“With nearly two decades of using toric lens implants in routine, complex and extreme cases, I have not had to rotate any implants post surgery to date,” says Dr. Gulani.

Dr. Koch notes the recent study showing that the Tecnis
toric IOL (Johnson & Johnson Vision) tends to rotate in the eye more than AcrySof torics (Alcon),2 but offers a pearl for stabilizing it. “I’ve found that when I’m using the J & J lens, it’s helpful to spin the lens at least 180 degrees before I put it in its final location. Then I hold it down against the posterior capsule with some pressure using a Sinskey hook for a good count of three or four seconds,” he explains. “That seems to stabilize it quite well. It doesn’t completely eliminate postoperative rotation, but the incidence is now minimal for me.”

Dr. Chang says that wound characteristics may influence whether or not toric IOLs rotate after cataract surgery. “When you’re using toric lenses, you’ve got to be really meticulous in implanting them,” he says. “Beyond marking the eye, unfolding the lens and aligning it in the eye, my biggest suggestion is to ensure that the wound is well sealed. A stable globe postoperatively provides a stable environment for the IOL, but if the eye becomes hypotonous, any force on the eye (squeezing, rubbing or pressure from an eye-drop bottle) can be transmitted through the eye wall, push on the lens and rotate it.” Although he notes that you can always rotate the lens back into position postoperatively and even do a laser enhancement if the patient remains unhappy, ensuring that the wound is sealed may help avoid that. “Sealing the wound at the end of the case is good surgical technique, and it can ensure stable lens position as well as protect against endophthalmitis,” he emphasizes.

Dr. Chang says that EDOFs are known to have refractive forgiveness for spherical error; but he says you can have that forgiveness for astigmatic error using these lenses, too. “However, you can’t just throw the lens in and expect it to magically take care of astigmatism. If you end up slightly hyperopic, and you left-shift the defocus curve, the extended focal range will provide some refractive forgiveness for distant vision, even for astigmatism,” he explains. “The tradeoff is that when you are slightly hyperopic, you lose a little bit of near vision in exchange. Therefore, it’s still best to correct all of the astigmatism and hit plano.”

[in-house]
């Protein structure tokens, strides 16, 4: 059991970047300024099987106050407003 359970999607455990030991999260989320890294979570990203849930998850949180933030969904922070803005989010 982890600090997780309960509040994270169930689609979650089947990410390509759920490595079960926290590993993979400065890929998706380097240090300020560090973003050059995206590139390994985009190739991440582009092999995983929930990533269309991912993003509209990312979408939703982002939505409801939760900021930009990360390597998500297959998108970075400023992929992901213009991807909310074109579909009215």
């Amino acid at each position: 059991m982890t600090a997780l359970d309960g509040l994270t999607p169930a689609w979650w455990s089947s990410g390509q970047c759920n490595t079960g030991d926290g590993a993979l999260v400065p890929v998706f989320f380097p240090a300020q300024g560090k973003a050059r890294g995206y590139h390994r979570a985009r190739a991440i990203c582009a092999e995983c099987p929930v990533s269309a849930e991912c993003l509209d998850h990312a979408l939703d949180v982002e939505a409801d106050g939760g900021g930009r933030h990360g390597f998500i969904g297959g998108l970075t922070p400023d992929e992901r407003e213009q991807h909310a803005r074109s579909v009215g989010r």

“I encourage all eye surgeons to develop a zero tolerance for astigmatism,” says Dr. Gulani. Embracing as many pearls as possible will help surgeons gain more confidence with
torics and other astigmatism-management techniques, and get them “addicted to the beaming responses of their happy and gratified patients,” he states.

Dr. Kieval strives for zero astigmatism to the extent he believes possible within the scope of current knowledge. “I think it’s absolutely critical not to disrespect or disregard great cataract surgeons who aren’t so refractive-minded and may not treat astigmatism or use toric lenses or manage astigmatism with LRIs. I don’t think that’s unreasonable, but I do think its unreasonable for those surgeons not to let patients know that there are other options. As we all know, many patients are seeking their absolute best visual acuity after their cataract surgery, so treating that astigmatism and trying to reduce it is really critical for them.”  REVIEW

Dr. Gulani reports that he is a consultant/speaker for Oculus, Marco, Ocular Therapeutix, EyePoint and Bausch + Lomb. Dr. Afshari reports no relevant financial interests. Dr. Kieval is a consultant and speaker for Johnson & Johnson Vision/AMO. Dr. Chang is a consultant to Zeiss for the IOLMaster, and a consultant to Johnson & Johnson Vision for Symfony EDOF lenses and other products. Dr. Koch is a consultant for Alcon, Johnson & Johnson Vision and Zeiss

1. Gulani AC. Corneoplastique. Art of vision surgery. Indian J Ophthalmol 2014;62:1:3-11.
2. Lee BS, Chang DF. Comparison of the rotational stability of two toric intraocular lenses in 1273 consecutive eyes. Ophthalmology 2018;125:9:1325-31.